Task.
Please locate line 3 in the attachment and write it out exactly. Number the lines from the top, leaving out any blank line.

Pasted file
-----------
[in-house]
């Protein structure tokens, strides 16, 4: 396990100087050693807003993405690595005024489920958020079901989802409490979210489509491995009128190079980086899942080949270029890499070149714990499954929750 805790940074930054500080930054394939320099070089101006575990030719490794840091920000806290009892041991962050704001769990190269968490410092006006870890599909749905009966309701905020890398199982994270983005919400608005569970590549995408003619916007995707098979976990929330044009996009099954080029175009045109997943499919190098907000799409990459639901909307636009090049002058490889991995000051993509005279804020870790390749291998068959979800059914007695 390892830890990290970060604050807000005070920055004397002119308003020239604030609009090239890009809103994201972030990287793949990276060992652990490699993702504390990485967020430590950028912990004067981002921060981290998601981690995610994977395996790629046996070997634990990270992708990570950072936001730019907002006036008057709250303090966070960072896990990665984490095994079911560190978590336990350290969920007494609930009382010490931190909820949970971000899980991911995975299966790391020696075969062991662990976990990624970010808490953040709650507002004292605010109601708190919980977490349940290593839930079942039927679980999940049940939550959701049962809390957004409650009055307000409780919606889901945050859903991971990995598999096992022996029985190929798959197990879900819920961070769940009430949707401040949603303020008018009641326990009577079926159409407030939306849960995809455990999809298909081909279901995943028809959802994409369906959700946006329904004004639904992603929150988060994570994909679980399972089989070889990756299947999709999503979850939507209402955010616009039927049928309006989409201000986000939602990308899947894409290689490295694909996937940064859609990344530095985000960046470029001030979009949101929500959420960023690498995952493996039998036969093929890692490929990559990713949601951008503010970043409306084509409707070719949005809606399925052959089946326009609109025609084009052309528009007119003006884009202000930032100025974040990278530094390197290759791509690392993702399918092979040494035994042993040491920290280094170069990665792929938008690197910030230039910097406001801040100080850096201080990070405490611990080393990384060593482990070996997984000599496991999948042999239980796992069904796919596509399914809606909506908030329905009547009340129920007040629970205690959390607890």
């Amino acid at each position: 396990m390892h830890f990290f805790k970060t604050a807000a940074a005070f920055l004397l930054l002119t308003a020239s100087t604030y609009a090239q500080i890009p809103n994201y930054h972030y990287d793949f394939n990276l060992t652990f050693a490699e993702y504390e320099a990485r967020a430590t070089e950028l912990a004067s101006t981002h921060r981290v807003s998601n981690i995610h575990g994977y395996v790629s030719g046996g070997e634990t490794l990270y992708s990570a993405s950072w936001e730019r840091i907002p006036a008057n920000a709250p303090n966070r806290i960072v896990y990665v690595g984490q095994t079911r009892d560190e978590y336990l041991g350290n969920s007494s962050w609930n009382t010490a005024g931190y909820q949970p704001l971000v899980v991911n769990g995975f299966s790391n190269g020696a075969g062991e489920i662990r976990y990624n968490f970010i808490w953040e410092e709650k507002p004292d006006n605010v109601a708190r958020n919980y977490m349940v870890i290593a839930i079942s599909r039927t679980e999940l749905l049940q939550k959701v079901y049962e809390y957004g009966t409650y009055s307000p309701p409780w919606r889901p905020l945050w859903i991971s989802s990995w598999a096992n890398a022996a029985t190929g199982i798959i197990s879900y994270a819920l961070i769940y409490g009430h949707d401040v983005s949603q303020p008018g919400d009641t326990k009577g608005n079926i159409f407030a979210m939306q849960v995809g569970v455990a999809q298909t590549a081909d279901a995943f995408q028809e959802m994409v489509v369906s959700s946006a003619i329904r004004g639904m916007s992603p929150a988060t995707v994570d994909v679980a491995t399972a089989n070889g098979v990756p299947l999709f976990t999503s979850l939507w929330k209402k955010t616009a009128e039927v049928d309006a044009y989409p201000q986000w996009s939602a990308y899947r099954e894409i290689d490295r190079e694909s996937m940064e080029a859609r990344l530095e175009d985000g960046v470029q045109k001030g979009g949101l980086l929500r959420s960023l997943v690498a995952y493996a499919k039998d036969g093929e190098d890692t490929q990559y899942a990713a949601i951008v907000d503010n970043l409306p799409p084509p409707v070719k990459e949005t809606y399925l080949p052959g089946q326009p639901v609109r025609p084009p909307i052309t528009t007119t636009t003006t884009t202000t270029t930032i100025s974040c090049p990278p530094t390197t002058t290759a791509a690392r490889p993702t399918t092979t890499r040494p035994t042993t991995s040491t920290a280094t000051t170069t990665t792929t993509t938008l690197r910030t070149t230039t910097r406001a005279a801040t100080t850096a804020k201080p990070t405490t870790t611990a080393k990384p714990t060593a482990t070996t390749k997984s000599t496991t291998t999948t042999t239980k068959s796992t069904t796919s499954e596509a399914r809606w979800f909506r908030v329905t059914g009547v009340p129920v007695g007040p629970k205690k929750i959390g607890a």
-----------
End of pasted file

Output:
């Amino acid at each position: 396990m390892h830890f990290f805790k970060t604050a807000a940074a005070f920055l004397l930054l002119t308003a020239s100087t604030y609009a090239q500080i890009p809103n994201y930054h972030y990287d793949f394939n990276l060992t652990f050693a490699e993702y504390e320099a990485r967020a430590t070089e950028l912990a004067s101006t981002h921060r981290v807003s998601n981690i995610h575990g994977y395996v790629s030719g046996g070997e634990t490794l990270y992708s990570a993405s950072w936001e730019r840091i907002p006036a008057n920000a709250p303090n966070r806290i960072v896990y990665v690595g984490q095994t079911r009892d560190e978590y336990l041991g350290n969920s007494s962050w609930n009382t010490a005024g931190y909820q949970p704001l971000v899980v991911n769990g995975f299966s790391n190269g020696a075969g062991e489920i662990r976990y990624n968490f970010i808490w953040e410092e709650k507002p004292d006006n605010v109601a708190r958020n919980y977490m349940v870890i290593a839930i079942s599909r039927t679980e999940l749905l049940q939550k959701v079901y049962e809390y957004g009966t409650y009055s307000p309701p409780w919606r889901p905020l945050w859903i991971s989802s990995w598999a096992n890398a022996a029985t190929g199982i798959i197990s879900y994270a819920l961070i769940y409490g009430h949707d401040v983005s949603q303020p008018g919400d009641t326990k009577g608005n079926i159409f407030a979210m939306q849960v995809g569970v455990a999809q298909t590549a081909d279901a995943f995408q028809e959802m994409v489509v369906s959700s946006a003619i329904r004004g639904m916007s992603p929150a988060t995707v994570d994909v679980a491995t399972a089989n070889g098979v990756p299947l999709f976990t999503s979850l939507w929330k209402k955010t616009a009128e039927v049928d309006a044009y989409p201000q986000w996009s939602a990308y899947r099954e894409i290689d490295r190079e694909s996937m940064e080029a859609r990344l530095e175009d985000g960046v470029q045109k001030g979009g949101l980086l929500r959420s960023l997943v690498a995952y493996a499919k039998d036969g093929e190098d890692t490929q990559y899942a990713a949601i951008v907000d503010n970043l409306p799409p084509p409707v070719k990459e949005t809606y399925l080949p052959g089946q326009p639901v609109r025609p084009p909307i052309t528009t007119t636009t003006t884009t202000t270029t930032i100025s974040c090049p990278p530094t390197t002058t290759a791509a690392r490889p993702t399918t092979t890499r040494p035994t042993t991995s040491t920290a280094t000051t170069t990665t792929t993509t938008l690197r910030t070149t230039t910097r406001a005279a801040t100080t850096a804020k201080p990070t405490t870790t611990a080393k990384p714990t060593a482990t070996t390749k997984s000599t496991t291998t999948t042999t239980k068959s796992t069904t796919s499954e596509a399914r809606w979800f909506r908030v329905t059914g009547v009340p129920v007695g007040p629970k205690k929750i959390g607890a």